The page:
“The boss is a great man, and sure, his story is interesting,” Sutanu said. “The question is whether he’ll talk to you.”
SAURABH DAS / AP PHOTO Chaudhuri poses with the stars of Faltu, the third film that he produced, at a press conference in 2006. Arindam Chaudhuri had started out in 1996 as the proprietor of a lone business school. Founded by Arindam’s father, it had been—Sutanu said dismissively—a small, run-of-the-mill place located on the outskirts of Delhi. But Arindam expanded it to nine branches in major Indian metros, and now he was going international. He had an institute in Dubai and had allied with a Belgian management school with campuses in Brussels and Antwerp. He was about to open an institute in London, and was planning another in an old factory building in Pennsylvania. And that was just the management institute. Arindam’s company, Planman, had a media division that included a newsweekly, The Sunday Indian—“perhaps the only magazine in the world with 13 editions”—and three business magazines. He also owned a software company, a consulting division that managed the “HR component of multinationals,” and a new outsourcing company, which claimed to produce the entire content of The Guardianonline, as well as proofreading and copyediting the Daily Mail.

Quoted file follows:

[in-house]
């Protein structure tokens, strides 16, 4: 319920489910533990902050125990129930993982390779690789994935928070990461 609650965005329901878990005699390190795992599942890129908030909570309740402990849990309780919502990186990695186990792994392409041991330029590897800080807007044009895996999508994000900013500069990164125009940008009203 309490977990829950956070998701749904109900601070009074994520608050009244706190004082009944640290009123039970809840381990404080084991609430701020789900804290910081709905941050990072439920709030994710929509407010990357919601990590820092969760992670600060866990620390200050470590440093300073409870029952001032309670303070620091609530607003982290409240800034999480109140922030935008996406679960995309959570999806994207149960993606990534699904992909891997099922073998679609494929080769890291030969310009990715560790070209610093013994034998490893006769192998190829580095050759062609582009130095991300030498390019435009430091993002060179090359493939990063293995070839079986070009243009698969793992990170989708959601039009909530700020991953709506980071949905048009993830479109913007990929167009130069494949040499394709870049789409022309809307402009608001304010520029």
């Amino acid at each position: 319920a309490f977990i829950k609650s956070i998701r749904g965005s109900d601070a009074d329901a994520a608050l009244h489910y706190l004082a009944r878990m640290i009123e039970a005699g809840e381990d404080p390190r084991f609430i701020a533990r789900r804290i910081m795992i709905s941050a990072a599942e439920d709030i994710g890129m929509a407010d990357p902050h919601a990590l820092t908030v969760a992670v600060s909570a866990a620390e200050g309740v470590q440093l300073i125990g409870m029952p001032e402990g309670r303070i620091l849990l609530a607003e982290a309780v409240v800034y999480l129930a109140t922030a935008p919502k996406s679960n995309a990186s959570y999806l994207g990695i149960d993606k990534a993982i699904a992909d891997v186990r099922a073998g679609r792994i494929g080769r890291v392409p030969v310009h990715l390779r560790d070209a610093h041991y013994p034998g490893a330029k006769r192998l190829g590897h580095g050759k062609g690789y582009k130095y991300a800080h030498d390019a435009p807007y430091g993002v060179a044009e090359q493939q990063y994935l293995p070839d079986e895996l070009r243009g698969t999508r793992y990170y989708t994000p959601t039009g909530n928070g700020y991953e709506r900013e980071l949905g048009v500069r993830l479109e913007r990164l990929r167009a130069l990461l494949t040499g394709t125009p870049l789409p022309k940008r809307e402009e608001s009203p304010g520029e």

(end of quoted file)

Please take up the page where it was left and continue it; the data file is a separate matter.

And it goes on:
“There’s also a film division, and he’s produced a major Bollywood blockbuster,” Sutanu said.
“It was meant to be a blockbuster,” Rahul said quietly. “But it flopped.”